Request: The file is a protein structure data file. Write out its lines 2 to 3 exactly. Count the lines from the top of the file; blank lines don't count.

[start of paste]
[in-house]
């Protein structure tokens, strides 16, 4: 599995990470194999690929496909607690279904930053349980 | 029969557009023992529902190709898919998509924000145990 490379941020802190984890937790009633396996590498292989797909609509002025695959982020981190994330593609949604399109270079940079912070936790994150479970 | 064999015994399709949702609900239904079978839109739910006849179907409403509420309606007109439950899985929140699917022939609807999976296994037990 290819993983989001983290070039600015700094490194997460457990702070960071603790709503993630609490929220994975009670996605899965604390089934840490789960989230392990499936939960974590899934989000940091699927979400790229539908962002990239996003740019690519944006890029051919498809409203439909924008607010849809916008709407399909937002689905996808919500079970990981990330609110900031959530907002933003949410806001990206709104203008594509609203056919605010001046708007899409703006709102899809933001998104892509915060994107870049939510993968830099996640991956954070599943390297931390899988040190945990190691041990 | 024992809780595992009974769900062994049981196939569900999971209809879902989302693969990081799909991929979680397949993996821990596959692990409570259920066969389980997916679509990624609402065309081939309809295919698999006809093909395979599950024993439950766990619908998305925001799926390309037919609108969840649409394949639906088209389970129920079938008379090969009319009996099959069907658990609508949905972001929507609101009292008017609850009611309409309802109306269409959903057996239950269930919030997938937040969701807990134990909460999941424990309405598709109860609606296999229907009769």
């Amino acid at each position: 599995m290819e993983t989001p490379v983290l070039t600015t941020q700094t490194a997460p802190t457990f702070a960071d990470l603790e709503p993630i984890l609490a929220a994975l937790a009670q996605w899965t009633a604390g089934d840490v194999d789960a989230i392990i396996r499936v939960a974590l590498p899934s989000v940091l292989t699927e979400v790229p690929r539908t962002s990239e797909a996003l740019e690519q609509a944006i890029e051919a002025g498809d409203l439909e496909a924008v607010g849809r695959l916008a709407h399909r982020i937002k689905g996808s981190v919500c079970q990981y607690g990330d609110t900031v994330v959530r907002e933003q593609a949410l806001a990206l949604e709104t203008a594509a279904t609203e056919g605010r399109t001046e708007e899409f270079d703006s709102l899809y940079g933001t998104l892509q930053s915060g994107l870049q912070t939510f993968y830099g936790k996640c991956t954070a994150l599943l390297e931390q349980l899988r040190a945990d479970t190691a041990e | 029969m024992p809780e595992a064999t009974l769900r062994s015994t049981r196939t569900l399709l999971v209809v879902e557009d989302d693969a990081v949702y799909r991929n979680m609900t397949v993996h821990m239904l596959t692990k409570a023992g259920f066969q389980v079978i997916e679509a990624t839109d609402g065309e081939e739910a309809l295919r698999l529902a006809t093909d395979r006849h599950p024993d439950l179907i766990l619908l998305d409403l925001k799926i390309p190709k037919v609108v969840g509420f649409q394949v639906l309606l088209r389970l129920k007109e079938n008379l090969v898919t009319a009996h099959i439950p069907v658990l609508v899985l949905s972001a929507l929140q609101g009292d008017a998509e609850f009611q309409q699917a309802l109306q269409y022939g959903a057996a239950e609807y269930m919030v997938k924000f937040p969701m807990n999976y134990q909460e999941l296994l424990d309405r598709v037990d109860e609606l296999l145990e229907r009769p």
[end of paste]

């Protein structure tokens, strides 16, 4: 599995990470194999690929496909607690279904930053349980 | 029969557009023992529902190709898919998509924000145990 490379941020802190984890937790009633396996590498292989797909609509002025695959982020981190994330593609949604399109270079940079912070936790994150479970 | 064999015994399709949702609900239904079978839109739910006849179907409403509420309606007109439950899985929140699917022939609807999976296994037990 290819993983989001983290070039600015700094490194997460457990702070960071603790709503993630609490929220994975009670996605899965604390089934840490789960989230392990499936939960974590899934989000940091699927979400790229539908962002990239996003740019690519944006890029051919498809409203439909924008607010849809916008709407399909937002689905996808919500079970990981990330609110900031959530907002933003949410806001990206709104203008594509609203056919605010001046708007899409703006709102899809933001998104892509915060994107870049939510993968830099996640991956954070599943390297931390899988040190945990190691041990 | 024992809780595992009974769900062994049981196939569900999971209809879902989302693969990081799909991929979680397949993996821990596959692990409570259920066969389980997916679509990624609402065309081939309809295919698999006809093909395979599950024993439950766990619908998305925001799926390309037919609108969840649409394949639906088209389970129920079938008379090969009319009996099959069907658990609508949905972001929507609101009292008017609850009611309409309802109306269409959903057996239950269930919030997938937040969701807990134990909460999941424990309405598709109860609606296999229907009769």
């Amino acid at each position: 599995m290819e993983t989001p490379v983290l070039t600015t941020q700094t490194a997460p802190t457990f702070a960071d990470l603790e709503p993630i984890l609490a929220a994975l937790a009670q996605w899965t009633a604390g089934d840490v194999d789960a989230i392990i396996r499936v939960a974590l590498p899934s989000v940091l292989t699927e979400v790229p690929r539908t962002s990239e797909a996003l740019e690519q609509a944006i890029e051919a002025g498809d409203l439909e496909a924008v607010g849809r695959l916008a709407h399909r982020i937002k689905g996808s981190v919500c079970q990981y607690g990330d609110t900031v994330v959530r907002e933003q593609a949410l806001a990206l949604e709104t203008a594509a279904t609203e056919g605010r399109t001046e708007e899409f270079d703006s709102l899809y940079g933001t998104l892509q930053s915060g994107l870049q912070t939510f993968y830099g936790k996640c991956t954070a994150l599943l390297e931390q349980l899988r040190a945990d479970t190691a041990e | 029969m024992p809780e595992a064999t009974l769900r062994s015994t049981r196939t569900l399709l999971v209809v879902e557009d989302d693969a990081v949702y799909r991929n979680m609900t397949v993996h821990m239904l596959t692990k409570a023992g259920f066969q389980v079978i997916e679509a990624t839109d609402g065309e081939e739910a309809l295919r698999l529902a006809t093909d395979r006849h599950p024993d439950l179907i766990l619908l998305d409403l925001k799926i390309p190709k037919v609108v969840g509420f649409q394949v639906l309606l088209r389970l129920k007109e079938n008379l090969v898919t009319a009996h099959i439950p069907v658990l609508v899985l949905s972001a929507l929140q609101g009292d008017a998509e609850f009611q309409q699917a309802l109306q269409y022939g959903a057996a239950e609807y269930m919030v997938k924000f937040p969701m807990n999976y134990q909460e999941l296994l424990d309405r598709v037990d109860e609606l296999l145990e229907r009769p």